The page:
The following is an excerpt from Garrett Atkins’ website, www.garrettatkins.com:
“I would say he’s not just one of the best young hitters in the game, he’s one of the best hitters. We think he’s only going to get better.”
-Rockies General Manager Dan O’Dowd, Denver Post, April 11, 2006
Throughout his career, Atkins has been described with certain adjectives like versatile, natural, special and stellar. His swing has been compared to that of Manny Ramirez as being one of the most natural in the league. All the talk about Atkins is nice and all, but it would mean nothing if he didn’t perform on the field. He has hit .286 or better over his last five seasons and has averaged right around 25 home runs and 100 RBI for his career, that is, up until last season where he struggled a bit. Atkins was released by the Rockies after a disappointing 2009 season where he only hit .226 with nine homers and 48 RBI.
Despite the sub-par season, the Orioles signed Atkins to a one-year deal worth $4.5 million back in December, hoping he will bounce back from his worst season to date. The Orioles’ front office thinks Atkins has what it takes to be an elite hitter in the league and, with the instruction of hitting coach Terry Crowley, hopes he will return to form in 2010.
Atkins came onto the scene in 2005 with the Rockies and finished the season as one of the top rookies in the league. He batted .287 with 13 homers, 31 doubles and 89 RBI and thrived with runners in scoring position, batting .309 with 74 RBI. Atkins quickly proved he wasn’t a fluke and, in 2006, was considered for the NL MVP award (10 votes) after hitting .329 with 29 home runs and 120 RBI. In addition to being nominated for the NL MVP award, CBS Sportsline.com ranked Atkins as the second-best third baseman ahead of Aramis Ramirez, David Wright and Alex Rodriguez. Simply put, he was and is for real.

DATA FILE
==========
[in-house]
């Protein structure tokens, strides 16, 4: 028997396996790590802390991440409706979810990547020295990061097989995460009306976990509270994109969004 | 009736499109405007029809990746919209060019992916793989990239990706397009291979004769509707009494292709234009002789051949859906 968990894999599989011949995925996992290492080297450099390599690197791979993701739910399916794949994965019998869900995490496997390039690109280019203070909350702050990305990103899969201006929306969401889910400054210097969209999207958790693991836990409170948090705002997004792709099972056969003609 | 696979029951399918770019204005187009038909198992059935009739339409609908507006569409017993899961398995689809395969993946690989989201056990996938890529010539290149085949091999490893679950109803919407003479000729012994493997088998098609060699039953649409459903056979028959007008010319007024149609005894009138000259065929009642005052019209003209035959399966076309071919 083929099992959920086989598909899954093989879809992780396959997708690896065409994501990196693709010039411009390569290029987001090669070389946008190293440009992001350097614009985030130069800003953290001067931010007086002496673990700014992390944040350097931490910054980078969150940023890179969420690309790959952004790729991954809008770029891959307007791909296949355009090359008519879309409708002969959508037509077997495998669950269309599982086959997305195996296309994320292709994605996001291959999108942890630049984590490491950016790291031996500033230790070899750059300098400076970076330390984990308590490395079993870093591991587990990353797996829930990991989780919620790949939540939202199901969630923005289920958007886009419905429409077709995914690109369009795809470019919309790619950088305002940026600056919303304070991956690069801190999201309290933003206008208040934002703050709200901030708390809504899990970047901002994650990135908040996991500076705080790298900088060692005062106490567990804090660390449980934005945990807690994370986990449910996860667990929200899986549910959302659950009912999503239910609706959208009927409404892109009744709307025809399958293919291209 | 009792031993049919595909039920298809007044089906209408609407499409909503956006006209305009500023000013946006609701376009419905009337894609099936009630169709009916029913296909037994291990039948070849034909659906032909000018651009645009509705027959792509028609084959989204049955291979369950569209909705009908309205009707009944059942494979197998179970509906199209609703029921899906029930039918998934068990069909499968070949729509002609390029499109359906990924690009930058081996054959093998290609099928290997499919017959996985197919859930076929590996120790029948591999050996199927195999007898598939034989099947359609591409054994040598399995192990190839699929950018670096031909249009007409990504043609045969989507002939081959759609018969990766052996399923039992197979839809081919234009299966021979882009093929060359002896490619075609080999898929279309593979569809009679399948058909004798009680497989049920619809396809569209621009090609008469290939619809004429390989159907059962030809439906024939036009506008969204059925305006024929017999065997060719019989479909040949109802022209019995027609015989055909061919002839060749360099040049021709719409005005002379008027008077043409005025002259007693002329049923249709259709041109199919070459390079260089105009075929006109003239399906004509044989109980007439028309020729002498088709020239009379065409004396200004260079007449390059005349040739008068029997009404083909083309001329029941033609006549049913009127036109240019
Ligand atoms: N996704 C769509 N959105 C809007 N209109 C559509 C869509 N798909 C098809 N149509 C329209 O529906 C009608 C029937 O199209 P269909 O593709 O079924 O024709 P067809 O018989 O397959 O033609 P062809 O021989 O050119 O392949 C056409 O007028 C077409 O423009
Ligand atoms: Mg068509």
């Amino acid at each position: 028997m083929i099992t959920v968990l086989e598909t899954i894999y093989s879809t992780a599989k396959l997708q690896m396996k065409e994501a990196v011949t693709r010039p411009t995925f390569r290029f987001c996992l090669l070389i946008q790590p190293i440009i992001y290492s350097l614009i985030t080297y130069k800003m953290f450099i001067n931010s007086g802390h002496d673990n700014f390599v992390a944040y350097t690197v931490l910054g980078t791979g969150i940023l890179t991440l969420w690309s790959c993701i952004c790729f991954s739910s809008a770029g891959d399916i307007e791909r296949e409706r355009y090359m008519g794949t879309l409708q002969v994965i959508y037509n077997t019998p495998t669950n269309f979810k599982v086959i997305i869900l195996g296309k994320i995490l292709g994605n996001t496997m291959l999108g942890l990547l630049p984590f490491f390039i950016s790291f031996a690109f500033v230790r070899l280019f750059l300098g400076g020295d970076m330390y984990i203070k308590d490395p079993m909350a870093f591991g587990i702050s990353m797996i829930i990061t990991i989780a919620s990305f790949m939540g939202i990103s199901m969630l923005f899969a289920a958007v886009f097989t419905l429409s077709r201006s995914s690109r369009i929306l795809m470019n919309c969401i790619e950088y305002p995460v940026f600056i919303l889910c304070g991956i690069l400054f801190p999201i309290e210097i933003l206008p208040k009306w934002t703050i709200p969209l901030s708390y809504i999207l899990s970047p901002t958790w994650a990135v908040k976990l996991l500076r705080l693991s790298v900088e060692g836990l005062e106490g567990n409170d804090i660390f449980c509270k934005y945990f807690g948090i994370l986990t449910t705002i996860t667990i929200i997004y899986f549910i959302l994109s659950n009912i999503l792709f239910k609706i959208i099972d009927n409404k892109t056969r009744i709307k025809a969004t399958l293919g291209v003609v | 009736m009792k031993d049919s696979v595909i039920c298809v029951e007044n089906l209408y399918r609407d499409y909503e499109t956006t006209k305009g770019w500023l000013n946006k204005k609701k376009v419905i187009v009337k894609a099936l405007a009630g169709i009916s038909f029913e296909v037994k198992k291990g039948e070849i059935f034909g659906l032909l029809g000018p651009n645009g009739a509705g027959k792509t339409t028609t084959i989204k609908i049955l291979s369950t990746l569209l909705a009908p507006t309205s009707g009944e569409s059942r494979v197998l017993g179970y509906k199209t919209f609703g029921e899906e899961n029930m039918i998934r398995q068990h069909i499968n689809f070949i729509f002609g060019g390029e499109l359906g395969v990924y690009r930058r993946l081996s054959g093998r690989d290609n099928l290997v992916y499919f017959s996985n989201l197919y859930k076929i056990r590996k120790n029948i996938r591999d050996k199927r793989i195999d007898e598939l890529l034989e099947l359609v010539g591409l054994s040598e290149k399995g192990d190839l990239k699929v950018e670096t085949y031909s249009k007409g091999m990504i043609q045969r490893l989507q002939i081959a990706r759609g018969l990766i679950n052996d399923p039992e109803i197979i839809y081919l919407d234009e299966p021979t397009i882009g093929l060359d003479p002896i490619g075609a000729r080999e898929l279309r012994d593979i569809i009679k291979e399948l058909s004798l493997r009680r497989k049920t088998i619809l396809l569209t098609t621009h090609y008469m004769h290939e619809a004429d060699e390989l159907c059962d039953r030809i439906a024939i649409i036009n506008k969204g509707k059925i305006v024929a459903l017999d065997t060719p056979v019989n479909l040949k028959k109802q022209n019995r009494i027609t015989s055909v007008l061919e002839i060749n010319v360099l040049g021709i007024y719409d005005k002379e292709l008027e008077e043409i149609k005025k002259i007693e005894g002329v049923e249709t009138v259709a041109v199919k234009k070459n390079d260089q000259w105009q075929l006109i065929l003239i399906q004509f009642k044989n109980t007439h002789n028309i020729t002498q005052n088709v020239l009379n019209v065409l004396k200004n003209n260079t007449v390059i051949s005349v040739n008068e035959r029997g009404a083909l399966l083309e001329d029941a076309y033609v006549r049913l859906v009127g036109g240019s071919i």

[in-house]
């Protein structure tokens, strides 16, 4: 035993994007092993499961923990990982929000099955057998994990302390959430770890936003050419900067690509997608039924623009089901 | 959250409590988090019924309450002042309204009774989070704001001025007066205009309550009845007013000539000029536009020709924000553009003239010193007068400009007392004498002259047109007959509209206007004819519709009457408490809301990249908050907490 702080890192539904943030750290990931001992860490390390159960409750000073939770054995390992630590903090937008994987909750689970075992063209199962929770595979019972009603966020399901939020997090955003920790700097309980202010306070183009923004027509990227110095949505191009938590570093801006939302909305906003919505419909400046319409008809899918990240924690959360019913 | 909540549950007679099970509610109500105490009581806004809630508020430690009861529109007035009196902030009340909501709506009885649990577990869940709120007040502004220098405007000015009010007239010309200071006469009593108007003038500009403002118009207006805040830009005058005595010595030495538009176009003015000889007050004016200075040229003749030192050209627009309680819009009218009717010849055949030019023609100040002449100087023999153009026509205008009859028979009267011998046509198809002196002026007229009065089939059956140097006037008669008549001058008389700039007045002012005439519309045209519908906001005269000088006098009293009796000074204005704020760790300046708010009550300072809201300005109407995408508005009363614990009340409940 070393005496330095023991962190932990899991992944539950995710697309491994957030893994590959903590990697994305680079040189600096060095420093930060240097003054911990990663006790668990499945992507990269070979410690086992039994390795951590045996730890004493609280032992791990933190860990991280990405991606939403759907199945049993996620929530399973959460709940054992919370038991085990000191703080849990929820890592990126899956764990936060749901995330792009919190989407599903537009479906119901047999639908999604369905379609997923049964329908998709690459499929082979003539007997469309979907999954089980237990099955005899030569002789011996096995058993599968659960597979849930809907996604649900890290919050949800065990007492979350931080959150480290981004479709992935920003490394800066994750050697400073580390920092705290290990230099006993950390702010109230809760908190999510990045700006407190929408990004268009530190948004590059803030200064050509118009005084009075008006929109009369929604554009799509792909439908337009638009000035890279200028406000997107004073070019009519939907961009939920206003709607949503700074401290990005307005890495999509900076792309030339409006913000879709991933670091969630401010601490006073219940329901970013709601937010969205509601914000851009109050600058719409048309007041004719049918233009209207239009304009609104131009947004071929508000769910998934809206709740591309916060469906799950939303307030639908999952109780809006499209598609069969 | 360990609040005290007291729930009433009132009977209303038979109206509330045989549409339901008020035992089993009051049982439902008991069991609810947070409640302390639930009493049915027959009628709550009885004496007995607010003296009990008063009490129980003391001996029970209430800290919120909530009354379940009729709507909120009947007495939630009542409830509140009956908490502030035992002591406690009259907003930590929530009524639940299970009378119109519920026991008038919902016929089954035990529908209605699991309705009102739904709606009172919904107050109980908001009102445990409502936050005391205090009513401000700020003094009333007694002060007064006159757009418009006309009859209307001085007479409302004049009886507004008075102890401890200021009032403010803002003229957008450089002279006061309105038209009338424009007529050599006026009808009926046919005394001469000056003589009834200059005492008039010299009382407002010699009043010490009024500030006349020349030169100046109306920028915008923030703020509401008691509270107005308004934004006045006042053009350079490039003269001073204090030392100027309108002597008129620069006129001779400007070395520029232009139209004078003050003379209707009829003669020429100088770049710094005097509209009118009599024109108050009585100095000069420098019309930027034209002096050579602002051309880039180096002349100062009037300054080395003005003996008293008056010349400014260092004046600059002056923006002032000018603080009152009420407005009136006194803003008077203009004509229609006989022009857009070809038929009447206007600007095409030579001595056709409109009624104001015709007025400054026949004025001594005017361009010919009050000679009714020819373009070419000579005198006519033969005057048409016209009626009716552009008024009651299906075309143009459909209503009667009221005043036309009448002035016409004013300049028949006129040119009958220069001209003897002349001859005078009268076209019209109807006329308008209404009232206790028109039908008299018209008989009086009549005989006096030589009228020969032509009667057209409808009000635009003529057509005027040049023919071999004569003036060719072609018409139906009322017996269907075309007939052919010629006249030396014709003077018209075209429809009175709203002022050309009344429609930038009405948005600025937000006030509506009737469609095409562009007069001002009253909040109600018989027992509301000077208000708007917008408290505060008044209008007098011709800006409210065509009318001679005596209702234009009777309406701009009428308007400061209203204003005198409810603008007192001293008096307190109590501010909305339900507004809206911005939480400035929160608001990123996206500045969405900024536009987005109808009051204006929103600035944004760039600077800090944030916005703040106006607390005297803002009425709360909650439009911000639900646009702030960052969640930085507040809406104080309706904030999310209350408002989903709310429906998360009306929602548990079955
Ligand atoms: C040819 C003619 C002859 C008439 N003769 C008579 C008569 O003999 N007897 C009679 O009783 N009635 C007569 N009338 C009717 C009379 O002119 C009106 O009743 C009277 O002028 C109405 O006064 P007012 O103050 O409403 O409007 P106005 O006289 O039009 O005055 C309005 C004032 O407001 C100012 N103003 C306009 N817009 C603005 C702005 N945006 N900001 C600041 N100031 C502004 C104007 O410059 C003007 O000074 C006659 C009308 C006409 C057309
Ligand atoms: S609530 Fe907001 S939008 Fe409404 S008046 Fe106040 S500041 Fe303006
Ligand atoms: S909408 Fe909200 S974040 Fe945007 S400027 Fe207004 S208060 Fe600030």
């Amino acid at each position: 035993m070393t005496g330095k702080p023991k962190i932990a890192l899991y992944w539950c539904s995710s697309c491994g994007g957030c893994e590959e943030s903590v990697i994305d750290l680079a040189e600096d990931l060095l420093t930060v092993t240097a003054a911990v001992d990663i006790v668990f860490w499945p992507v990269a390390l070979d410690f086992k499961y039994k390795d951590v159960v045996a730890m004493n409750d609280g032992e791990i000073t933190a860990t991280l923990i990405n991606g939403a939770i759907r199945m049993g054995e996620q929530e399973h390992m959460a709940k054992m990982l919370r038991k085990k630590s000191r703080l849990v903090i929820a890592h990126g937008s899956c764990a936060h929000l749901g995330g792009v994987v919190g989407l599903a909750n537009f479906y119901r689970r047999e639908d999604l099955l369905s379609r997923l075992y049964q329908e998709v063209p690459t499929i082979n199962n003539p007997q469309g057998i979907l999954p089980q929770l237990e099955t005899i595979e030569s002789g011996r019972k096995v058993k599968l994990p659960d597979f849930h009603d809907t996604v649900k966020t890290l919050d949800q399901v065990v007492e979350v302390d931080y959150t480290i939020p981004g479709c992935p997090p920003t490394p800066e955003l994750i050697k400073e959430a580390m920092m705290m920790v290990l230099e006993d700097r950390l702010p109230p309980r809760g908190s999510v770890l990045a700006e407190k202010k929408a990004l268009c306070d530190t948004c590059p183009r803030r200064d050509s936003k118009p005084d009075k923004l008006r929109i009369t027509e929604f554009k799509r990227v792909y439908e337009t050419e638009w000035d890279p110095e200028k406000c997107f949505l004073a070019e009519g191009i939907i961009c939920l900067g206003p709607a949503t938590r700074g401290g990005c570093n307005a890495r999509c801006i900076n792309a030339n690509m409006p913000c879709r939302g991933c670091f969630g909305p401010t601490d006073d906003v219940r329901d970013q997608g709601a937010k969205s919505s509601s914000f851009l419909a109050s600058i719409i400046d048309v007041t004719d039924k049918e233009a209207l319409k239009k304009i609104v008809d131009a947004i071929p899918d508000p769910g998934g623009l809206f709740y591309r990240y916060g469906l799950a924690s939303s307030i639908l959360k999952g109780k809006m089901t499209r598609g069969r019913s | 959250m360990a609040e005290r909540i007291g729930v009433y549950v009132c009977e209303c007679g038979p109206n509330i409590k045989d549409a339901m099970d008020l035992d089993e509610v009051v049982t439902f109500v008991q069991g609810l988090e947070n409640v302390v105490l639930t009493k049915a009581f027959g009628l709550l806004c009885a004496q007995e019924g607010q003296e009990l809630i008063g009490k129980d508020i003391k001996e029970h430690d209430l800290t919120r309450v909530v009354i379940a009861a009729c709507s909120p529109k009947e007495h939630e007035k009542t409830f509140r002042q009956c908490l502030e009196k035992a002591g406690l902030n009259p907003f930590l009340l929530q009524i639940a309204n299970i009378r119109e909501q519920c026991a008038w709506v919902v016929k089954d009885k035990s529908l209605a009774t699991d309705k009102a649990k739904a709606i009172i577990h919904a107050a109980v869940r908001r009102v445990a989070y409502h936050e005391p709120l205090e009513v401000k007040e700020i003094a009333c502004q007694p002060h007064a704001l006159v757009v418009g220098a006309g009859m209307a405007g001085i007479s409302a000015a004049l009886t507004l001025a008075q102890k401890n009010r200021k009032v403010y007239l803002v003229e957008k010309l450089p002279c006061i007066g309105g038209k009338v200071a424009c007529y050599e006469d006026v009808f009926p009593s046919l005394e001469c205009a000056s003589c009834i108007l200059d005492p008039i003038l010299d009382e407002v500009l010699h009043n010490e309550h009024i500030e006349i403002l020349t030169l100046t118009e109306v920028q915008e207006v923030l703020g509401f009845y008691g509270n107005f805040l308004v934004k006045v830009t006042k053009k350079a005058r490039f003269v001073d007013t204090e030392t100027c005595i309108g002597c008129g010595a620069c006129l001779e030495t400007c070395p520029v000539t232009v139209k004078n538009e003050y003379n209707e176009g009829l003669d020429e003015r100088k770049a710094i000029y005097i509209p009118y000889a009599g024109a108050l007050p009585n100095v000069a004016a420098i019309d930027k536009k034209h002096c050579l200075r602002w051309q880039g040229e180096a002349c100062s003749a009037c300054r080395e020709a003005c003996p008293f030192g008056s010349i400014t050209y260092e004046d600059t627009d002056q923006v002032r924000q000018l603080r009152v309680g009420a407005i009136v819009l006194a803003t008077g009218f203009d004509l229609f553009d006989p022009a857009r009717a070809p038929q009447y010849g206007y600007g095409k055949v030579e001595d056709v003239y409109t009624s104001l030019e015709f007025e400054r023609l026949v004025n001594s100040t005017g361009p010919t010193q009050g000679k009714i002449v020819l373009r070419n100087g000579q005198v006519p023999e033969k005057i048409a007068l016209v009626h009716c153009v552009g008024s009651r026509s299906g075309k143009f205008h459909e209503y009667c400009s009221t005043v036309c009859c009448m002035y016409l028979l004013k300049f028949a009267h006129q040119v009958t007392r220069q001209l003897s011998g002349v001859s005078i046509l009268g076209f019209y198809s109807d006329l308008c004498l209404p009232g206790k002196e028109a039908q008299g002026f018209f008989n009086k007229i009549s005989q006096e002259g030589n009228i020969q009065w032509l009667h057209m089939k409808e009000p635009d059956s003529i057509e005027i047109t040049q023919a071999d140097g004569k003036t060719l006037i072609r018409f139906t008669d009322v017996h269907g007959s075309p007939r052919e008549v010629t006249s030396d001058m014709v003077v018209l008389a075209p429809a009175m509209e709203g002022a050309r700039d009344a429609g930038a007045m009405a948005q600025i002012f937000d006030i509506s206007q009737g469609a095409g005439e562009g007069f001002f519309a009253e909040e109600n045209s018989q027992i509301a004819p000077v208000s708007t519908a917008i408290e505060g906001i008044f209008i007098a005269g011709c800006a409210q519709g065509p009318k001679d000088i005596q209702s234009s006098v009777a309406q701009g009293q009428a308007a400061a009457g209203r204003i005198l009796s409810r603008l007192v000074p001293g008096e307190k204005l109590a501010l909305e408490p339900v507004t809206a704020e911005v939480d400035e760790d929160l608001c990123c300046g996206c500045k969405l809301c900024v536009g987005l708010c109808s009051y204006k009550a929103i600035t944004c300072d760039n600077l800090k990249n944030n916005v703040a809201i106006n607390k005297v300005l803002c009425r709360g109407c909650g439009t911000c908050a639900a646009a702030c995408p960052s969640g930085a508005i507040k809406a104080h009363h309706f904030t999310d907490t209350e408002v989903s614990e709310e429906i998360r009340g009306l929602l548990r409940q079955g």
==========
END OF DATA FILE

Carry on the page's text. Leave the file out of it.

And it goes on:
Atkins is stellar at the plate, but he is no slouch when it comes to fielding his position(s) either. He can play both first and third base and, in 2008, was one of three MLB players to start 60-plus games at two different positions (94 at third base, 61 at first base). But the Orioles signed Atkins with the intention of him occupying first base the majority of the time, especially since the Orioles re-singed Miguel Tejada to take over the third base duties. He has exceptional range in the field and will be a nice addition an already solid Orioles infield.
I’m sure one of the questions for Orioles’ fans is where Atkins will bat in the lineup. He mostly batted in the fifth spot when he was with the Rockies. This was a good spot for him because he has a decent amount of power and excels with runners in scoring position. It’s not quite certain where he will be batting in the Orioles lineup just yet. The fifth or sixth spot could be a possibility for Atkins early in the season because that’s where he most comfortable batting. He’s too good of a hitter to be any further down in the lineup and he’s not going to mix up the 1-2-3 punch of Brian Roberts, Adam Jones and Nick Markakis. Nolan Reimold and Matt Wieters will most likely start out toward the bottom of the lineup and, based on their performance, could be shifting spots with Atkins throughout the season.
The signing of Atkins will surely improve the Orioles lineup, assuming he hits like he did over his first four seasons. The good news is that he has a lot to prove after an uncharacteristically bad 2009 season. But let’s just hope he can bounce back quickly and return to form in 2010.
Submitted by Steve Giles